Thursday 11 October 2007

A cuppa at Parliament

I popped into Parliament House yesterday afternoon to catch up with our MP for Barron River, Steve Wettenhall.
Steve took over from Lesley Clark last year, following her early departure from politics.
He took a break from the chamber whilst they were debating embryonic stem cell research bill.
I watched an impassioned speech from Lawrence Springboard following which the Parliament voted in favour of controversial amendments that will allow human embryos to be cloned for medical research, 48 for and 34 against, in a conscience vote.

Stem Cell research has been hotly debated, and passed, by the Federal Government. The US Congress, under Bush, blocked a similar move.
Stem cells and the use of embryos in research are technically complex areas that raise fundamental ethical, spiritual and cultural questions.
This is a challenging area as Governments have a responsibility to provide robust safeguards against the potential misuse of these technologies. However I'm a believer that allowing flexibility and innovation so that our society can benefit from the application of this important and innovative area of research and potential findings.
Steve kindly gave me some time and showed me upstairs to the old disused upper house chamber, the Legislative Council Chamber.
Posing for his photo, he looked like someone that didn't want to be blogged, but blogged his is. The Upper House was disestablished in 1922, whereas New Zealand's ceased in 1952.
Just as I was leaving Parliament, I greeting a flustered Mike Berwick, with his mobile glued to his ear. I overheard something about chopping down some Daintree for a MacDonalds...or something.
It was an interesting day in BrisVegas.


Anonymous said...

Wettenhall is as useless as O'Brien. NO wonder he'd take a break during the debate of one of the most important topics of the 21st century.

What a useless representative he is for our community. What a pig.

Anonymous said...

what am intelligent, well thought out and reasoned opinon you anon...

Anonymous said...

So 'anon said', you think you could do a better job? Why don't you have a go and see if anyone would vote for you. By the way, don't you take breaks at your job (if you have one)?

Anonymous said...

Steve Wettenhall is not a pig, anon.

Such comparisons rarely elucidate and usually say more about the accuser's animal phobias than anything else.

From my limited knowledge, Steve is a nice man, walking a tightrope.

When someone is nominated as candidate by a major political party - especially in a constituency held by that party - policy baggage comes with the job. He/she can change some of the policy over time, but the party expects candidates to buckle down and help sell the party agenda as a whole package - at least in the public arena.

That's the tightrope Steve in on.

He chose it. He gets paid to do it. I have no special sympathy for him – and a general preference for Independents unencumbered by party policy, in the Ted Mack or Peter Andren mold - but it’s useful to recognize the role and its constraints.

However, there is an expectation that over time local members - even representatives of political parties - play a role in shifting policy in a positive direction.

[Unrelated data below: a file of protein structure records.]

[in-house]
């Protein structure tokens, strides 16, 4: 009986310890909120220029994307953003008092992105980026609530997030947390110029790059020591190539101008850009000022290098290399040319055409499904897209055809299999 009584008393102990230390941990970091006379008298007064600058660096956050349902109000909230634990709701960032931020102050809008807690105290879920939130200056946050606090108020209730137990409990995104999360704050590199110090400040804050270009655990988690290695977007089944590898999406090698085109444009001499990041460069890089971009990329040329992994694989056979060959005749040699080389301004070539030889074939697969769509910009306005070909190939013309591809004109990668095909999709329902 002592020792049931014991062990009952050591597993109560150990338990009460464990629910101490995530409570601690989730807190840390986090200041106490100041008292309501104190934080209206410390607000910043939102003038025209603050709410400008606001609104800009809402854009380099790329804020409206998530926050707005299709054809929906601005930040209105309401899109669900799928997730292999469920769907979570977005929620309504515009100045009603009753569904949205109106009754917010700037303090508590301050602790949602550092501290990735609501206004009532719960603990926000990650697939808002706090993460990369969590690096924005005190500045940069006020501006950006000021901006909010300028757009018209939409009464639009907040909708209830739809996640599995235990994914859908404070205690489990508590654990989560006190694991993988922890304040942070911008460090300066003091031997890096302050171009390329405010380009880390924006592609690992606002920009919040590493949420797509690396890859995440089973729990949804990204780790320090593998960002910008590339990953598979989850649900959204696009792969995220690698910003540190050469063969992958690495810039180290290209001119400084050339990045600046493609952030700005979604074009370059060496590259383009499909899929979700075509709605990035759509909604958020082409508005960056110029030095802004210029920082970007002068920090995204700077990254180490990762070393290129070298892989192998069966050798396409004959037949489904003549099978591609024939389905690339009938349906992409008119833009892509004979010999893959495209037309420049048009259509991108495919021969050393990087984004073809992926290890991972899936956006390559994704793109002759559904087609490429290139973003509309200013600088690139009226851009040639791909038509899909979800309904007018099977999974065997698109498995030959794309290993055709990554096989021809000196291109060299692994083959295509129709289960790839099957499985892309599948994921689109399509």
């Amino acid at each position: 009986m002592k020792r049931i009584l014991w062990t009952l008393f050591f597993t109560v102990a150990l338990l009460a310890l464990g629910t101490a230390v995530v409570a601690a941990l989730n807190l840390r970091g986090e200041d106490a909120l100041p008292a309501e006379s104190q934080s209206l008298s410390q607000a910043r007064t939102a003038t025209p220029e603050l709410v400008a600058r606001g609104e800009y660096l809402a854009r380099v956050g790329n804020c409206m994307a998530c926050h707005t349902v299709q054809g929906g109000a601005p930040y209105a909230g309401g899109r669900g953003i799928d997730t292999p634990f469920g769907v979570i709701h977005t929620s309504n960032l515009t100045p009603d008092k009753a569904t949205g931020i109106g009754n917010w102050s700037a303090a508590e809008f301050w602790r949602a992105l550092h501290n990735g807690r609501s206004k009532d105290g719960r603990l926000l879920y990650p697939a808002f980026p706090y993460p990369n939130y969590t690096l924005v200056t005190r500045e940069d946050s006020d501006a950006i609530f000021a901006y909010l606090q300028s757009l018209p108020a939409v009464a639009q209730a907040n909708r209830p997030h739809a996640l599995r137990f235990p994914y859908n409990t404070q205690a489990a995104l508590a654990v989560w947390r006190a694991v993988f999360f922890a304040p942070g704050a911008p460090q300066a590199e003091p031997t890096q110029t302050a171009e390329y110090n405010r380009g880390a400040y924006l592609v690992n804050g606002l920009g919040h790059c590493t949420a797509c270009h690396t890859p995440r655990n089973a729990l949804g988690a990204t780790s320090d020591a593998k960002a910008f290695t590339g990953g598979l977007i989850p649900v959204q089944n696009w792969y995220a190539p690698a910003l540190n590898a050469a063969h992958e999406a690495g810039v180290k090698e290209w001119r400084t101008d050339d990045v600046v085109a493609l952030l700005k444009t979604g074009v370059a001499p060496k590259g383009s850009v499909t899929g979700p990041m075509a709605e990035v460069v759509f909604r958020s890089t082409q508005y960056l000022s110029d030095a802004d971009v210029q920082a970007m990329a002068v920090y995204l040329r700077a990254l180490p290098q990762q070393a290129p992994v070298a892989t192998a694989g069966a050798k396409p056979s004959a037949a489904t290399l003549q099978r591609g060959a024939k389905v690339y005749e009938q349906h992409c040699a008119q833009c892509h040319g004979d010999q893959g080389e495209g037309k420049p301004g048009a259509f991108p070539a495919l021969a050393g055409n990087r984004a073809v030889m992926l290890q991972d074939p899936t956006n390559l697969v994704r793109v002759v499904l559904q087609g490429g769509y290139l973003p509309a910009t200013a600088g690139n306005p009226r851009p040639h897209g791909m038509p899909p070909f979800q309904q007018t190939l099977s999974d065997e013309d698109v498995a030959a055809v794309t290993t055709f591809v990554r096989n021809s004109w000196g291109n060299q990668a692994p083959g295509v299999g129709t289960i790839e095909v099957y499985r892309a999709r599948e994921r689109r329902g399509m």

There are two ways of falling off a tightrope. The first is to wobble way off-center, like a party rebel. The second is to treat the rope like a plank and show mo subtlety at all, rigidly following the party line of the moment.

It remains to be seen whether Steve walks his tightrope successfully.

He inherited an electorate in which official party policy was heading in a disastrous direction.

Now, following Warren Pitt's recent comments on the viability of the proposed billion dollar Kuranda Range 4-Lane Highway, there is a real opportunity for Steve to help lead a more enlightened policy debate on the future of northern Cairns and the adjoining Tablelands around Kuranda.

If he does this, Steve can become a popular long-term member.

On the other hand, if Steve blows this chance to promote rational debate about planning for long term sustainability in FNQ, I doubt he’ll survive long in Parliament. Nor will he deserve to do so.

The Kuranda Range Highway proposal – and its intended flow-on developments - is the key.

Blind Freddie can see that building a smaller version of Cairns on the Tablelands, connected to the parent city by a 4-Lane Highway, is conducive to neither emission reductions nor long-term sustainability.

Steve has known about the issue of climate change for years.

He has lived in Kuranda and knows the rural charm and high biodiversity of the area.

He can exercise his influence now to help conserve this World Class heritage along with the lucrative tourist industry that it attracts.

I hope he does.

If not, he could do a lot more damage to this area and its inhabitants – human and non-human - than pigs have ever done.

Anonymous said...

Wettenhall has no influence on anything, he was picked to keep his mouth shut. Just like Jason O'brien and worthless Desley Boyle. They are only interested in collecting a big government paycheque - clearly Queensland's "representative government" system works only for those in the southeast corner.

Anonymous said...

Said it perfect

Anonymous said...

Good to see Steve taking time out to talk to a constituent - even though it's a bit hard to get a word in edgeways with Manic Mike on the move.
And he would have said his bit on the debate for sure, what a mean and angry little spirit you are "anon".